It is obvious in "The Sergeant," a nightmare about a middle-aged man inducted into the army by mistake and strangled in red tape. It is obvious in the story of social manipulation that begins, "So I bought a little city (it was Galveston, Texas) and told everybody that nobody had to move, we were going to do it just gradually, very relaxed, no big changes overnight." But you may have to look twice to notice the ways in which this story is an analogue of the Vietnam experience. It is less obvious in "The Great Hug," which can be read simply as a tale of yin and yang but also contains buried observations on the relation of the artist to society….
[In] most of Barthelme's stories, the main action is something that (we tell ourselves) could never actually happen as described; the stories go beyond mere accuracy of detail to present a basic concept, a metaphor of social relations which is truer and more sharply focused in its overtones, its implications, precisely because it cannot be read satisfactorily on the level of mere "what happened next" narrative. The special power of these images is based on the fact that they are mixed metaphors; we are able to see a particular aspect of our society more clearly because it is seen through a distorting lens. Barthelme, like the modern composers who have found strange new beauties in dissonance, has taken a technique that the manuals solemnly warn against and made it, with incredible brilliance, the basis of a whole system for writing fiction.
Joseph McLellan, "How Real is Real," in Book World—The Washington Post (© The Washington Post), November 28, 1976, p. H3.
Barthelme's greatest debts are not to the art world or to camp but to Gogol and Kafka and especially Borges. His true American ancestor is S. J. Perelman, his predecessor at "The New Yorker," where most of Barthelme's stories first appear. But Perelman would never write such fiction…. Perelman's antic haymakers spring from the irrepressible green id, the old Adam (Groucho Marx) who screams "hands off!" to mass culture. Barthelme, forty years and three wars later, has no such angry all-American optimism. For Barthelme we're all trapped in culture, top to bottom, inside and out, highbrow and low, mired in the Oedipus complex, chattering clichés, isolated, alienated prattling consciousnesses—no green leaf of freedom within, no exit in sight. "Oh there's brain damage in the east, and brain damage in the west … and in my lady's parlor—brain damage," he writes.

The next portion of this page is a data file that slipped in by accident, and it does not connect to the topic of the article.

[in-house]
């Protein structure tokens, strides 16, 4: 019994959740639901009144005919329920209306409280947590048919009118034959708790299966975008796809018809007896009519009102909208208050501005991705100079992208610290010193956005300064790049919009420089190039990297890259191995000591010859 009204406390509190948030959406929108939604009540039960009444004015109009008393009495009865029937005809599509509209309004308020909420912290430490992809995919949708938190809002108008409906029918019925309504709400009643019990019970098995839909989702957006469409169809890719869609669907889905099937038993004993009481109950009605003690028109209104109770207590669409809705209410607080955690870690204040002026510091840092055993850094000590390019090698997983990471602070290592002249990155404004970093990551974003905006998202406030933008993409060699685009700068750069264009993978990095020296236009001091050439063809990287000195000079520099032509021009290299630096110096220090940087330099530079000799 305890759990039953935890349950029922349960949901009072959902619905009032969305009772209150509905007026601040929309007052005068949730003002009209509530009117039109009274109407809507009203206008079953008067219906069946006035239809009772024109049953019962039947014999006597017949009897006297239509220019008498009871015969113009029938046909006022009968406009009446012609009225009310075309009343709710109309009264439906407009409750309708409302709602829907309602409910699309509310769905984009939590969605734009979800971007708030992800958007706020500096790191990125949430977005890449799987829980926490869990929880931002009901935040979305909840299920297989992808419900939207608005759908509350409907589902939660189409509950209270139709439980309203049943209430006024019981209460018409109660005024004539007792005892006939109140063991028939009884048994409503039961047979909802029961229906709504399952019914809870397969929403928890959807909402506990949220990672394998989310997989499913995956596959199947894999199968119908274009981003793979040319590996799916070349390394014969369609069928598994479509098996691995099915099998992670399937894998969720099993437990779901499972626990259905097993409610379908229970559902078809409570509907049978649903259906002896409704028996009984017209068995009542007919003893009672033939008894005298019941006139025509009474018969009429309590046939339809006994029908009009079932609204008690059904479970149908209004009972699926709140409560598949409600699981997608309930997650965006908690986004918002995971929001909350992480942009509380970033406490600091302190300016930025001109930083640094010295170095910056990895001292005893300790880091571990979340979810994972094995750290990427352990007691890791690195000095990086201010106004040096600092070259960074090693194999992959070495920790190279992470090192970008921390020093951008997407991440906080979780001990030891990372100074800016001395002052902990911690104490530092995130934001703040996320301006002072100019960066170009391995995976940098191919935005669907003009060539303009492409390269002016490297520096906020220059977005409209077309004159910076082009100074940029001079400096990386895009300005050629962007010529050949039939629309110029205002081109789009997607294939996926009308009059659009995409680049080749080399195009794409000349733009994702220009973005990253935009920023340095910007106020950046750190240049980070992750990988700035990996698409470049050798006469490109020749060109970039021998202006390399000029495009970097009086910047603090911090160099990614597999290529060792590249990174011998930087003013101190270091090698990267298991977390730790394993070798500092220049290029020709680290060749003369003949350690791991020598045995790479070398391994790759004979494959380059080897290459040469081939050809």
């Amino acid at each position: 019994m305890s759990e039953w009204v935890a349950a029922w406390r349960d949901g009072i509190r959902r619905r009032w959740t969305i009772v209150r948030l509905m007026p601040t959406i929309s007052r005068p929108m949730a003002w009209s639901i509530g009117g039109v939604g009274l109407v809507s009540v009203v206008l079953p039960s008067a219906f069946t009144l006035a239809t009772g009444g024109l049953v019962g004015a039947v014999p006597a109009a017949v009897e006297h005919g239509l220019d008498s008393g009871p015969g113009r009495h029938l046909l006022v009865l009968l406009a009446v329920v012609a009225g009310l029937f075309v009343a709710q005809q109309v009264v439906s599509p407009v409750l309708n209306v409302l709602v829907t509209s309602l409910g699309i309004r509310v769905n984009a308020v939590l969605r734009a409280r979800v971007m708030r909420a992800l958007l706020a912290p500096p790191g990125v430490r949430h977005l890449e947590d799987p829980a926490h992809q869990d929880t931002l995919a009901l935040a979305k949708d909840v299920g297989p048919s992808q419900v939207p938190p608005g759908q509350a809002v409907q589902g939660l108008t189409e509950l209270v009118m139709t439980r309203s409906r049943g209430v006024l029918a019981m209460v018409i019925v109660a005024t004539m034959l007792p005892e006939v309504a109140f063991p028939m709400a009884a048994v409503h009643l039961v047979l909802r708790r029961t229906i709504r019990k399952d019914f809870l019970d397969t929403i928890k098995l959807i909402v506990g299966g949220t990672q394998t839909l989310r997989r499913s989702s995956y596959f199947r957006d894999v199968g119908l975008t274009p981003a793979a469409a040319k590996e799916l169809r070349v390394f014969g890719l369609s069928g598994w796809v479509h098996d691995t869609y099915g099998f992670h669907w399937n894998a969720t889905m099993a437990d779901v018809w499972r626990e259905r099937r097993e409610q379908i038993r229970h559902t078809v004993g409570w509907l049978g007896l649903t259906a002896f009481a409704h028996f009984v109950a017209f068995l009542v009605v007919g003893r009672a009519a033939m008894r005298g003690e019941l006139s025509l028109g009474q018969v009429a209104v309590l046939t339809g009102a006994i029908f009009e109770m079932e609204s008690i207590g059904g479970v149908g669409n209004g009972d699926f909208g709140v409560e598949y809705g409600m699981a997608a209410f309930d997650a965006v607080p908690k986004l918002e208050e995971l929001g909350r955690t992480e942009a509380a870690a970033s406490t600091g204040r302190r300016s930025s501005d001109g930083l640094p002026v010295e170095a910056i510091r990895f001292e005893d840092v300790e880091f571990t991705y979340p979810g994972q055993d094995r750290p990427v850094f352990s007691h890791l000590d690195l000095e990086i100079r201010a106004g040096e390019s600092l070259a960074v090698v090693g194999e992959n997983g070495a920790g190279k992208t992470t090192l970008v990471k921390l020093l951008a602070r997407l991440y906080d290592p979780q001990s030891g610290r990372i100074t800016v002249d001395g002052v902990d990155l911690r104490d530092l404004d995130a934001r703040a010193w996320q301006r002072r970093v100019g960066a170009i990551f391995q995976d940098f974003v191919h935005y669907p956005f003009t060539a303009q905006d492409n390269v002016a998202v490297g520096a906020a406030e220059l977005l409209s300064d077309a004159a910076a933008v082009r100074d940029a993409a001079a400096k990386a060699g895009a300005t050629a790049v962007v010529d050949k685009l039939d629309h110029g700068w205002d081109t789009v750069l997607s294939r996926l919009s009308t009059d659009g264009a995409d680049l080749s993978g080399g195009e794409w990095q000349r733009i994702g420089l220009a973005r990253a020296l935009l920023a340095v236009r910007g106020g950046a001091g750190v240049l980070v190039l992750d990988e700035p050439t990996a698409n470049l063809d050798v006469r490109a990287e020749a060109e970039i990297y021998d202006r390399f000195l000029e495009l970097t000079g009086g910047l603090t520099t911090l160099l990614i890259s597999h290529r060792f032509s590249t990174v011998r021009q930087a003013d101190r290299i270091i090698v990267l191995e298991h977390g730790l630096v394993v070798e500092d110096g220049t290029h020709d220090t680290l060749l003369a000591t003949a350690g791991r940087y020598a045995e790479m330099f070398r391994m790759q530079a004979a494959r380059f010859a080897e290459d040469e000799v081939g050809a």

In this he seems a New York cousin to Samuel Beckett. But Beckett is always the bleak modernist, the "stoic comedian," full of serious stuff, high art, even the jokes in earnest, absurd always spelled with a capital A. Barthelme is funnier, even silly, a veritable squirrel of wit, collecting bits of verbal trash and customized consumer culture junk from the blather and bump of New York city life. It's as if Beckett's ashcans had been rounded up to serve as ornamental vases or cocktail party favors.
Barthelme's stories are assemblages: fragments of conversations, monologues, historical and literary snapshots, glimpses of domestic strife, the burdens and groans of urban child-raising and sexual activity. Many have little nervous bursts of violent action—slaps, cuts, gashes, a quick flash—that interrupt the deadpan descriptions and lists of artifacts and urban totems, the samples of technical jargon and intellectual nattering. At his best—in the two story collections "Unspeakable Practices, Unnatural Acts" and "City Life" and in the section "A Manual for Sons" in his novel "The Dead Father"—Barthelme's collages have a poignant, ruminative undertone that gives the flickering juxtapositions a kind of nihilistic sheen that is beautiful and moving. He can be extraordinarily intelligent and poised—a Pierrot on skates. And yet he sometimes seems content to coast along, relying on his perfect pitch and fine collector's eye. He can sound a lot like such on again, off again New York poets of the 60's as Frank O'Hara or Kenneth Koch, as in his story "You Are as Brave as Vincent van Gogh" in this new book, "Amateurs"…. (p. 17)